May 27, 2010 | by Sarah McKibben
The art of building relationships

Jeffrey Richardson recently posted to Facebook: ‘Thought: Are you living your life or the life you have been told you should live?’ (Washington Blade photo by Michael Key)

Jeffrey Richardson, 31, is the type of guy who you’d want to sit down and have a beer with, to talk about everything from politics to the best local hiking spots. His magnetic personality and genuine outlook on life are admirable, but it’s his ability to find common ground with almost everyone he encounters that has earned him respect around the District.

Yet from his humble demeanor, few would guess that this self-proclaimed introvert was one of the pivotal figures fighting on the front lines of D.C.’s battle for same-sex marriage. An influential leader in the Democratic Party and staunch advocate for the LGBT community, Richardson has accomplished more by age 30 than most people hope to accomplish in a lifetime.

On May 28, during the 2010 D.C. Black Pride Opening Reception, Richardson will be honored with the Welmore Cook Award, along with the late Charlotte Smallwood. The award is given annually to two members of the local black LGBT community for outstanding leadership. Earl Fowlkes, board member and spokesperson for Black Pride, believes that recognizing Richardson’s efforts is long overdue. “He’s a young man who has accomplished quite a bit, and he hasn’t received the credit he deserves,” Fowlkes says.

Ironically, Richardson never intended to get tied up in politics, but his work with local youth laid the groundwork for his political involvement. After a short stint with AmeriCorps, the North Carolina native relocated to the nation’s capital to run civic education seminars for students.

Eventually, he took a position at Howard University where he spread awareness of adolescent sexuality and pregnancy prevention. It was during that time that he formed solid partnerships with DC public schools and local families, fostering bonds that would soon prove indispensable to the District’s fight for same-sex marriage.

With encouragement from local parents, Richardson volunteered for the state Democratic Party, and his involvement at the local level snowballed into a ready-made national political career. Within two years, he became the vice chair for the State Democratic Party and before his 30th birthday, Richardson was in the midst of serving a second term as the Gertrude Stein Democratic Club president.

He also held the distinction of being the only openly gay black superdelegate to the 2008 Democratic National Convention. “I’m still in awe of having been so blessed that folks thought enough of me for whatever reason to be put in a leadership role of that magnitude,” Richardson says.

As a tireless activist for the LGBT community, Richardson makes a point to be present at meetings, hearings and other events. Fowlkes praises Richardson for his efforts to pass same-sex marriage and for the “courageous conversations” he had with community and Council members almost nightly. During those “stressful and difficult times,” Fowlkes says, “Jeff was having quiet one-on-one discussions with people in the African-American community who are not LGBT. He is one of those rare people with connections on both sides of the fence, and he quieted down some of the opposition.”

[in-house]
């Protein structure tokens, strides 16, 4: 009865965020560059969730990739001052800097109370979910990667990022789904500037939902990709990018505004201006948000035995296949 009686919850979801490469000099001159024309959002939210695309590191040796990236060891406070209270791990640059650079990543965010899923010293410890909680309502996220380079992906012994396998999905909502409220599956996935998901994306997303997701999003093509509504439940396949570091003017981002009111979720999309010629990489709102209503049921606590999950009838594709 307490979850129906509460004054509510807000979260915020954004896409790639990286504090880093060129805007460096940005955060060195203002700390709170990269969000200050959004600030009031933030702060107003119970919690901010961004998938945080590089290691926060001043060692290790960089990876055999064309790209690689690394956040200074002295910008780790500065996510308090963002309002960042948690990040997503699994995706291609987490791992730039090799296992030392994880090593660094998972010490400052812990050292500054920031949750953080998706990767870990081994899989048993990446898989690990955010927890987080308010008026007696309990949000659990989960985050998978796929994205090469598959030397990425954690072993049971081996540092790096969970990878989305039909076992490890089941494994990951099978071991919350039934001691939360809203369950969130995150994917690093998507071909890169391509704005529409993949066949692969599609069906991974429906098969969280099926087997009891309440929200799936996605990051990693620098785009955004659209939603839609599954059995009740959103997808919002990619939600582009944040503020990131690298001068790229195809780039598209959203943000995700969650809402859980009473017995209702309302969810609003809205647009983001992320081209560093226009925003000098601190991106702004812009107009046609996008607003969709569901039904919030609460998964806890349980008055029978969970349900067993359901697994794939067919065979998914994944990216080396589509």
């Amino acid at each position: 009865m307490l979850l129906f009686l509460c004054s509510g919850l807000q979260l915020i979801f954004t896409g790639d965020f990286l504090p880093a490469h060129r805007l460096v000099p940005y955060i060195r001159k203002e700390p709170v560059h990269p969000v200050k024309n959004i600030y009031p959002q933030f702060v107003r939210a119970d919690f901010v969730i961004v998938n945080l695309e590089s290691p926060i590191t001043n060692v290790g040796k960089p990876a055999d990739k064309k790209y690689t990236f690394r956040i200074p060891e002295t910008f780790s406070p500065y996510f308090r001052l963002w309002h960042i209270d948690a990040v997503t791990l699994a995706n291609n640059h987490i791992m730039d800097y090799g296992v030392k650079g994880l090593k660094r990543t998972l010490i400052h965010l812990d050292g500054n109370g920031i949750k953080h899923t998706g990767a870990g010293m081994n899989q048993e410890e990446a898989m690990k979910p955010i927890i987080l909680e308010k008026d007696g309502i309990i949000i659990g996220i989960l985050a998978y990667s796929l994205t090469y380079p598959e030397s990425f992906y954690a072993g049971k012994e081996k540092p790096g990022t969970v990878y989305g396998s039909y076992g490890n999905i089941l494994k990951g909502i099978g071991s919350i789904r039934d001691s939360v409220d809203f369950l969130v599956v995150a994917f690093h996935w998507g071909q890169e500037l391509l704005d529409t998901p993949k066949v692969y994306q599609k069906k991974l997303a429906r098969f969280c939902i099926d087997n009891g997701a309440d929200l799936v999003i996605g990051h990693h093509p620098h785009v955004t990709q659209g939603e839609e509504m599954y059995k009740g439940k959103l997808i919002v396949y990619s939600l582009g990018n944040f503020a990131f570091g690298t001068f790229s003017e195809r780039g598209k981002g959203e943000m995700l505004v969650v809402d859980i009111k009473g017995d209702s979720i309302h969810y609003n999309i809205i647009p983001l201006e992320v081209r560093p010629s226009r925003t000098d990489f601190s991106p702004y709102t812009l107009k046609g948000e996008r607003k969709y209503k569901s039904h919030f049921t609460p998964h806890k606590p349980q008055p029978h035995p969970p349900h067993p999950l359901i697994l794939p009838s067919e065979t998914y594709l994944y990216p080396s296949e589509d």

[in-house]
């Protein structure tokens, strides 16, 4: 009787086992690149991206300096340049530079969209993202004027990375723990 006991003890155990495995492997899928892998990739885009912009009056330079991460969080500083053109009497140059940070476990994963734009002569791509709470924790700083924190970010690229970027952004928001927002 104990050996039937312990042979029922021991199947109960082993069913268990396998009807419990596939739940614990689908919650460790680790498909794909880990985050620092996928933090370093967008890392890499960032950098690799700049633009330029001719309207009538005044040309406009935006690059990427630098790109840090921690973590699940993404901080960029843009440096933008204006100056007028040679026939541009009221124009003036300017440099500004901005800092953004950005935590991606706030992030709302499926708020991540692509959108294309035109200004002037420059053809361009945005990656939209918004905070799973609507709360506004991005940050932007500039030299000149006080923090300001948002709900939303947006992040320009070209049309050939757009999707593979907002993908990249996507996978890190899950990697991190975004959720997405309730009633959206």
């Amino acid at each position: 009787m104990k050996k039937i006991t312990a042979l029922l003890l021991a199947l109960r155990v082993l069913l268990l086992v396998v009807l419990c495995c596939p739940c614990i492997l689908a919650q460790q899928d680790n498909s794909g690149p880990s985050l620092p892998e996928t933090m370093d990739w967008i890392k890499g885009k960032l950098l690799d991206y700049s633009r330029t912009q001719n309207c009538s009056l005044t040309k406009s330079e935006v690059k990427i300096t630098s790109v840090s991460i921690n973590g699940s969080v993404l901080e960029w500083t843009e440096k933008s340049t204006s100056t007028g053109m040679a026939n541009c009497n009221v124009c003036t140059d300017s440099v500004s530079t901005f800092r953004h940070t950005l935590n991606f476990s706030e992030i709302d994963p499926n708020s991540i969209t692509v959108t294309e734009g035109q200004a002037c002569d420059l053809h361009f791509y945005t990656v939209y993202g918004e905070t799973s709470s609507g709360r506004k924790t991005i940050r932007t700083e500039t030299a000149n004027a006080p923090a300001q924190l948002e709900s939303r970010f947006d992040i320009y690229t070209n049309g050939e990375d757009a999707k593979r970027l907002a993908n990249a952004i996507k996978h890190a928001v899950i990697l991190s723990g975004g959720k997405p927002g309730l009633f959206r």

Through all of his political and community experience, Richardson learned that building relationships is the key to advancing equality. “You have to find common ground with others — and that common ground is humanity. And while there are people who we can’t bring closer to the middle on some issues, we don’t stop trying,” he says.

For Richardson, the fight for equality hit home on a very personal level. His partner of four years died of cancer in 2005 and it was after he fell ill that the gravity of the situation came to light. “Marriage, healthcare, power of attorney — those issues suddenly became real to me. In the middle of the night, when we needed to go to the hospital, we’d have to make sure that we had our papers with us. You never think people have that much power over you until something like that happens,” Richardson says. “I never got the opportunity to marry my partner, my best friend, so when the issue of marriage came around, it was something that I was personally connected with. That became my drive to do my part.”

With his involvement in the Gertrude Stein Democratic Club, Richardson has expanded LGBT rights on many fronts. The group, which has been in existence for more than 30 years, has been instrumental in advancing legislation to increase partner benefits in the District and in electing more pro-equality, pro-LGBT members to City Council.

The future looks bright for Richardson, both politically and professionally. Currently working with the D.C. Children’s & Youth Investment Trust Corporation, he’s set to switch gears on June 14 when he will join the Center for Progressive Leadership as the group’s national program director. There he will help create opportunities for minorities to enter the pipeline of organizational leadership.

As he finishes out his second term as Gertrude Stein president, Richardson is unsure of where his path will lead. All he knows is that he will try to live authentically and seize “every opportunity to do something new, something that will affect change.” A recent post on his Facebook page neatly sums up his outlook: “Thought: Are you living your life or the life you have been told you should live?”

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